If this is your underlying hunger issue (best problem ever!), you don’t have to necessarily add more calories to your diet, but instead choose more filling foods like high-fiber, high-protein, and high-fat foods to keep you lean and fueled and not constantly feeling that gnaw of hunger in your stomach.
No, we’re not calling you a drunk, because even a perfectly moderate amount of alcohol can lead to a higher calorie intake. Why? Alcohol has an appetite-stimulating effect, and when consumed with meals can disrupt hunger-reducing hormones like leptin, leading those who drink too much alcohol to feel hungry even when they shouldn’t.
One study found that men who drank 1.5 ounces of alcohol before lunch consumed 300 more calories than those who drank only 0.3 ounces, and ate 10% more calories throughout the rest of the day. They were also more likely to choose high-fat, salty foods. Not only does alcohol make you feel hungrier, but it also inhibits your self-control and better judgement. Drink moderately or abstain more often and you may find your hunger pangs decrease.
Increased cortisol levels (the fight-or-flight hormone) can promote hunger and food cravings. You may have heard of the term stress-eating? It’s a real phenomenon that causes the frequently stressed to find themselves feeling constantly hungry.
One study showed that women exposed to stress consumed more calories, particularly in the form of sweet foods, than did women who were not stressed. The eating habits of 350 young girls also showed that those with higher levels of stress were more likely to overeat than the girls with lower stress levels, mostly in the form of snack foods like cookies and chips.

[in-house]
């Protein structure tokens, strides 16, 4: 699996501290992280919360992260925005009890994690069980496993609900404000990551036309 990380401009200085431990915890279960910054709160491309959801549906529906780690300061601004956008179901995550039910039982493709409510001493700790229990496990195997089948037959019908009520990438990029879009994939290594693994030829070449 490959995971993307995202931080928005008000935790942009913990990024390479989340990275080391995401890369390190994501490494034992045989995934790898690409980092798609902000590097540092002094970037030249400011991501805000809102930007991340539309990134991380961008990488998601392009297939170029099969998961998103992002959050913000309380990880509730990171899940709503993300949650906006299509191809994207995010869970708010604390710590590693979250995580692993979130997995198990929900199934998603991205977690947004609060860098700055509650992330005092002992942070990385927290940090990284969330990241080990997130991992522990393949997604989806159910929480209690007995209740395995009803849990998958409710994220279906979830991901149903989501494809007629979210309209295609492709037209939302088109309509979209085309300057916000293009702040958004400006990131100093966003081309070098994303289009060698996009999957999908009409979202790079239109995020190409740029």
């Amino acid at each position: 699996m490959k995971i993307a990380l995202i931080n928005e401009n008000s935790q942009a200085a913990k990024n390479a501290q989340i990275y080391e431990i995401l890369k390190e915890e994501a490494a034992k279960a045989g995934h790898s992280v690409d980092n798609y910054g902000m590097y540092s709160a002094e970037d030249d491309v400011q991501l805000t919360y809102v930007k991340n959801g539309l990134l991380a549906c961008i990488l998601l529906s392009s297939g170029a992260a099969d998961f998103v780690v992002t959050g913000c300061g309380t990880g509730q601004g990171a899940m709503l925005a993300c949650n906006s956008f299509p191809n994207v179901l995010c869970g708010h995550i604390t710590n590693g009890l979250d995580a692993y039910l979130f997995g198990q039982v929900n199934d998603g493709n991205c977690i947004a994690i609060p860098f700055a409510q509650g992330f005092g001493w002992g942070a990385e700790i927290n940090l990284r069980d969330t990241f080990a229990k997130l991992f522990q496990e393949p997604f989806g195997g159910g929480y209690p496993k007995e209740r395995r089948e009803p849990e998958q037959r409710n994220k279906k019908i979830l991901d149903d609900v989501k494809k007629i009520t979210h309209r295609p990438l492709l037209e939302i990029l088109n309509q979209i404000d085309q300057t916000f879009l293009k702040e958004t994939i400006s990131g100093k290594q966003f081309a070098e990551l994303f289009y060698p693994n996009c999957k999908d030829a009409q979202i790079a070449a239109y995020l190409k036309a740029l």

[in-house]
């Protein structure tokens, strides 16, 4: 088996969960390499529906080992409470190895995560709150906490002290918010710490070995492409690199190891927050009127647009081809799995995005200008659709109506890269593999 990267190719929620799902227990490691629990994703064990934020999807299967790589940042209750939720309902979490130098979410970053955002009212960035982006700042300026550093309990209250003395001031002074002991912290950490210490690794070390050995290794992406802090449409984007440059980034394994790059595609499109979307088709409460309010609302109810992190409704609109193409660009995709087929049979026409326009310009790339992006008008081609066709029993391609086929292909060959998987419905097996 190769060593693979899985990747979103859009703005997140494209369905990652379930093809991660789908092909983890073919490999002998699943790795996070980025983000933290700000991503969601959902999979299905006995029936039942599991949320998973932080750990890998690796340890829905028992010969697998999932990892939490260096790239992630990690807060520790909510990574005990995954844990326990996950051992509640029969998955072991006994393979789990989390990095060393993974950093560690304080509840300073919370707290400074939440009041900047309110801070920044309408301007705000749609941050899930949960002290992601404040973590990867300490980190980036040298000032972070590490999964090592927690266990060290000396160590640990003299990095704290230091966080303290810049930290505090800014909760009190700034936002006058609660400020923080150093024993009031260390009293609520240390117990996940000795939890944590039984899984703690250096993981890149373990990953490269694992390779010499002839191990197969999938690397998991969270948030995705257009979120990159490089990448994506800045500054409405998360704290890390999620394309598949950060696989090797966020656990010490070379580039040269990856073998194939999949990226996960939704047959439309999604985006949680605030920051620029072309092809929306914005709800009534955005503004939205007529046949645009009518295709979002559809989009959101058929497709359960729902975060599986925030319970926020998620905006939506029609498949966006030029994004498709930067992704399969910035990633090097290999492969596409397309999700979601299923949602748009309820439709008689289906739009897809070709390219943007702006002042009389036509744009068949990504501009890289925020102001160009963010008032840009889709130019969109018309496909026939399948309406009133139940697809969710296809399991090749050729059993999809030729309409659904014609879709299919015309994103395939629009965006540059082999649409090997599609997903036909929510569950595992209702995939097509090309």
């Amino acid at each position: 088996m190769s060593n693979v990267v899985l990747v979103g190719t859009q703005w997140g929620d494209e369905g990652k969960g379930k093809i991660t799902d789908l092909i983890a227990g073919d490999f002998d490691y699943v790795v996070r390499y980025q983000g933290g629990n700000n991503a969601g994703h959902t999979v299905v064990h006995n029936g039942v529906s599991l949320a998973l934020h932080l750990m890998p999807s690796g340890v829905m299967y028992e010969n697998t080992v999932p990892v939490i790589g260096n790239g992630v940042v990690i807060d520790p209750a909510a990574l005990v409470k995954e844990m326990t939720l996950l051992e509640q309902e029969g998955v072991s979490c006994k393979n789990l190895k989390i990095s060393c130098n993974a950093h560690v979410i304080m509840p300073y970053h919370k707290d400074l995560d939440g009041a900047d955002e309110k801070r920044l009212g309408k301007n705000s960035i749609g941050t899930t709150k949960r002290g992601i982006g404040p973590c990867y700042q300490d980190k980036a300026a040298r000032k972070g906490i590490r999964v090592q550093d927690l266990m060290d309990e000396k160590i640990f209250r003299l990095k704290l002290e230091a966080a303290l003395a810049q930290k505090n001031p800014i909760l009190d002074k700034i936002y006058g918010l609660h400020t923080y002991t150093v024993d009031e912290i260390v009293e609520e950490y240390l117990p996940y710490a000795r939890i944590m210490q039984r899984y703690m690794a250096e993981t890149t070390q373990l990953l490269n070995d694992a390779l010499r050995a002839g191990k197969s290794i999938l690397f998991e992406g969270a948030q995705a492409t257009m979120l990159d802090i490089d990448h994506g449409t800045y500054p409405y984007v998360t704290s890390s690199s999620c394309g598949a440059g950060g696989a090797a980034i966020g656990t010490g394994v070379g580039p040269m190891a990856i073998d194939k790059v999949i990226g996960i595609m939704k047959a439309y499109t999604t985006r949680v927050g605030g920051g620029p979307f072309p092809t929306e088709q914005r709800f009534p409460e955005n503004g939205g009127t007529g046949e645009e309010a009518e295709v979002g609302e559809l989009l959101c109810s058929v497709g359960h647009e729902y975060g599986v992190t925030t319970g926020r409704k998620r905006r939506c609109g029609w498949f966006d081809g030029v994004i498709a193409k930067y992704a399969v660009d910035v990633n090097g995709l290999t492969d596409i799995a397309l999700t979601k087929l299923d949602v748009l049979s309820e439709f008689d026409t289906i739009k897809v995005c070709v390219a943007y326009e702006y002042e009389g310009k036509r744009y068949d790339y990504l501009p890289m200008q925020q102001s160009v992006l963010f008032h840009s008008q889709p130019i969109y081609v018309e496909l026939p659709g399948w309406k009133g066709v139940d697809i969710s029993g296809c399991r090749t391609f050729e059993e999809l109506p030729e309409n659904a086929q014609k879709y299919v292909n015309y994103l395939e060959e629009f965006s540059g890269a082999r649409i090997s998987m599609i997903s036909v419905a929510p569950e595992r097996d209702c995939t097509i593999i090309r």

These studies suggest that chronic stress levels increase hunger and lead to eating unhealthier “comfort foods” instead of nutritious foods.
Frequent, unexplained hunger could be a sign of a medical condition like diabetes, the classic first sign of which is increased hunger and thirst, followed by fatigue and unexplained weight loss. Another condition that may be the culprit is an overactive thyroid or hyperthyroidism. Both of these conditions require the treatment and advice of a medical professional as soon as possible.
Hunger is usually a sign that your body needs more food, but it could result from an imbalance of hunger hormones, a lack of nutrient-dense whole foods, a side effect of too much alcohol or chronic stress, or even a medical condition that needs immediate treatment. An increase in food intake will not always solve the underlying issue, so know your body, question your habits and schedules, and seek medical advice if needed. The best part of hunger is the ability to satisfy it, and when it comes to excessive hunger, knowing the cause is half the battle!